I get comments about things that I write all the time.
As a journalist, that comes with the territory. There will be some complaints from a soccer mom who's baby I didn't mention enough or a hockey dad with a gripe. Most of the feedback I get is positive and greatly appreciated.
It has been the same as an author. I've had a number of people tell me how much they enjoyed the book of mine they recently read. And that is so rewarding to hear.
One of the most recent comments I read about my writing told me how "Brilliant" I was and "What a great future" was ahead of me.
To read such comments a week or so ago were quite stunning.
You see, these comments were from something I wrote in 1984. They were comments from a teacher about the journal I had kept for a writing class in high school. I stumbled across it while cleaning.
Those comments surprised me because they meant something to me now. I recognize what that teacher saw and I respect that "brilliance" and the bright future. Her words were as relevant today as they were then, if not more so. I cherish and relish it, knowing that so much is in store for me because I've got so much unfinished business.
I don't recall being so appreciative of those comments back then. I was probably happy that the teacher liked what I wrote and that was good enough. I don't think I grasped what she was truly saying. As I glanced through that journal, it was so me. The person I am today, I could see signs of him in that journal.
I remember a few years ago sharing love letters that I had written to a girl in high school. I still had hers. She still had mine. I read mine hoping to see some fledgling brilliance in my writing. There was none. The highlight was me saying "My love for you is terminal". I realized I had the wrong word and crossed it out and wrote "eternal" instead.
In this journal, I was writing about music, religion and politics and commenting on the world around me with an idealistic view and strong convictions. It is the same kind of topics that I think and speak about now. I just use bigger words.
That quest and desire to write deeply, powerfully and meaningfully existed even then. I had not developed my desire to write words that are not disposable but the signs were there.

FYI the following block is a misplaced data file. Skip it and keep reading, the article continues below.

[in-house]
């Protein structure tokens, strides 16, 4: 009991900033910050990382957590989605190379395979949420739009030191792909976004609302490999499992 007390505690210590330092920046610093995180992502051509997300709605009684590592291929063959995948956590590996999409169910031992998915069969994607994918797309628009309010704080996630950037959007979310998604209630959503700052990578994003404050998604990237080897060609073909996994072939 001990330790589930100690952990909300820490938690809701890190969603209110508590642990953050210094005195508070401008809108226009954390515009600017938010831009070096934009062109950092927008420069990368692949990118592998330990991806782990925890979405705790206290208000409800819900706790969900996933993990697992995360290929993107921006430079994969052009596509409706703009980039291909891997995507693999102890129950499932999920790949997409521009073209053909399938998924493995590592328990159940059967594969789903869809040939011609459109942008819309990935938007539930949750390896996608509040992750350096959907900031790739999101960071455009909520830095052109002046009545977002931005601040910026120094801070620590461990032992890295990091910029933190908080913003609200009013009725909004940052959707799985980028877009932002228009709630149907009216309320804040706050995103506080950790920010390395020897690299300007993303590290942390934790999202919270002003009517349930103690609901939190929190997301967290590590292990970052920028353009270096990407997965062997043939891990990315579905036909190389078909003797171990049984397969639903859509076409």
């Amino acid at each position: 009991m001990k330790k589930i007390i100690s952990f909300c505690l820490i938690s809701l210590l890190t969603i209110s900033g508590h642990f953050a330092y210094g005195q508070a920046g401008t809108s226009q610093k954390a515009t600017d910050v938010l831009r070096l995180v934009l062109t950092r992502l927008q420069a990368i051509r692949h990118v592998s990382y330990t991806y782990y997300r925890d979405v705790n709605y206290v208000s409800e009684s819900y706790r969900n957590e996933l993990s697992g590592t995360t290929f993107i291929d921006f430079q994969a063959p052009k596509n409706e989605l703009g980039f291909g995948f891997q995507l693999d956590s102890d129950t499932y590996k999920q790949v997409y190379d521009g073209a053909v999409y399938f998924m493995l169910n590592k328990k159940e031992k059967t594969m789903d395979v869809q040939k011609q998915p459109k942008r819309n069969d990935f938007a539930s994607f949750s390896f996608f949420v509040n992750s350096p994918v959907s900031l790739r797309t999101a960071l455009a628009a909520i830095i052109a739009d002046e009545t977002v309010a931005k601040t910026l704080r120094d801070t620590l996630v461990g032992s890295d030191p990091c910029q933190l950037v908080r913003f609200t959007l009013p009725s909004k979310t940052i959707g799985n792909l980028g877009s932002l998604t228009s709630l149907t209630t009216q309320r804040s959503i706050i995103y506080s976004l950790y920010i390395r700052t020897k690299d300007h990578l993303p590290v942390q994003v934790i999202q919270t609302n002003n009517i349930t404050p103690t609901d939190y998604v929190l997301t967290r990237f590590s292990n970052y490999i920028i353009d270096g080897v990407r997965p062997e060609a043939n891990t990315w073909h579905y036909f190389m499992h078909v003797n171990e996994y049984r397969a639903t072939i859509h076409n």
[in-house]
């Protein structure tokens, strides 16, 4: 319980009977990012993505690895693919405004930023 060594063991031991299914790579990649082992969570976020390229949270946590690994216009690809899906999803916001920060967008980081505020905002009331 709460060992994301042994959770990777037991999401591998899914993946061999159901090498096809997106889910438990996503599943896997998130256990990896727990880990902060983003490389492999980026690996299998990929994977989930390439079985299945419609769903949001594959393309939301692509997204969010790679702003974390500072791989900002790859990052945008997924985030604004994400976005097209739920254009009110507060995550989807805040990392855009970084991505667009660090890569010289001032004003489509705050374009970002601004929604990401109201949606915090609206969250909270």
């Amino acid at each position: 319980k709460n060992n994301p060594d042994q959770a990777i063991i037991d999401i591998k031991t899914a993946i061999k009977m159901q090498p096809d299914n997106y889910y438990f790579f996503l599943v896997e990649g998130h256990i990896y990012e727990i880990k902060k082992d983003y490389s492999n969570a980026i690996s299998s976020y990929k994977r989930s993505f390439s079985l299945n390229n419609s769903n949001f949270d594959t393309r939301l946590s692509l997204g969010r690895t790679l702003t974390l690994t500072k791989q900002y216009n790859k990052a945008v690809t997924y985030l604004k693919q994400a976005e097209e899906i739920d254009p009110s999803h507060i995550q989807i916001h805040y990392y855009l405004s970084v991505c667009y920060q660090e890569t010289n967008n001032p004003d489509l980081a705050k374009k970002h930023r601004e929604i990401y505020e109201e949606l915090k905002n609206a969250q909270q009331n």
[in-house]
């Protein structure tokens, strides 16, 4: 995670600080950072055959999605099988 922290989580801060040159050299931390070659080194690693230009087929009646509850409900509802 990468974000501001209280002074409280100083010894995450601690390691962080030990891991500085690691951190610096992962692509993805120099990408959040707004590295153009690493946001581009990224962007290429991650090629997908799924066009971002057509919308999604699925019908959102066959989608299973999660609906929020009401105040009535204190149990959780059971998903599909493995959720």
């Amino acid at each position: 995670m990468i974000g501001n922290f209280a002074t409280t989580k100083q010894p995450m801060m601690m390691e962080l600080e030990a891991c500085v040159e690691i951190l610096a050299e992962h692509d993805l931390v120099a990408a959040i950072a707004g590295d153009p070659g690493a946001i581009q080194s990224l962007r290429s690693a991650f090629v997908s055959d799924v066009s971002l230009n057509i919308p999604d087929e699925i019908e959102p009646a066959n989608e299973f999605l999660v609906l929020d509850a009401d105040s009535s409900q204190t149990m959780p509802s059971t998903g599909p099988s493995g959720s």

With the death of Pete Seeger, I'm reminded of a quote I read once in book about folk music. When Seeger's son decided to pursue life as a musician, his father pointed out that it would be a life of constant seeking and never being satisfied. His career choice was destined to lead toward an unfulfilled life. It was the price to pay for such a creative mind.
I saw that comment and immediately related to it. I had always wondered why I was the way that I am.
I am always looking for new music to enjoy and inspire, with hundreds of CD's to prove it. I'm always buying books. I just bought five of them last night - that comes after downloading a bunch on my Kindle a few weeks ago. I'd buy all kinds of cookbooks and rarely would make the same dish twice. .
I am always overly critical about the things that I write. The perfect example is a story I did on hockey fighters and the tough role they learned and lived. I was swinging for the fences with that story, hoping for the proverbial home run of sports features. I wrote it and was disappointed. I considered it a swing and a miss. It subsequently was recognized by the Maine Press Association and the New England Press Association and was the most honored story I've written - so far.
That Seeger quote made me realize that I was and am always seeking. I'm always looking for something new, something better something different.
I knew that someday I would publish a book. I also knew that I'd publish said book and would likely wonder the very next day what I was going to do next because the published book was yesterday's news. Sure enough, I did just that - even though I already had the next book in mind.
I balked at the idea of it being an unfulfilled life. I felt rather satisfied and fulfilled with my life to some degree. But I saw myself as someone that was always striving and never wanting to be comfortable with the status quo.
As I've gotten older and learned more about life and myself. I still see myself in those words. But I embrace them even more. And when I see that teacher's comment about my writing and perspective being "brilliant" and part of a "great future". I agree and recognize that potential.
For too long, even amidst my striving for new and different things, I didn't see that potential. I didn't embrace it. I didn't pursue it.
But I do now. I am unfulfilled. I am unsatisfied. I am brilliant. I am a maker of a great future. That is what life is about. It is about constantly seeking and finding and then searching some more. It can be tempting to rest easy in life and be along for the ride. That's not what I want. I'm driving the car. I'm making progress. I might even get to where I want to go. But I'm always moving forward and seeking new destinations. There are great things ahead of me on this road and I'm going to enjoy the ride. In that comes fulfillment and satisfaction.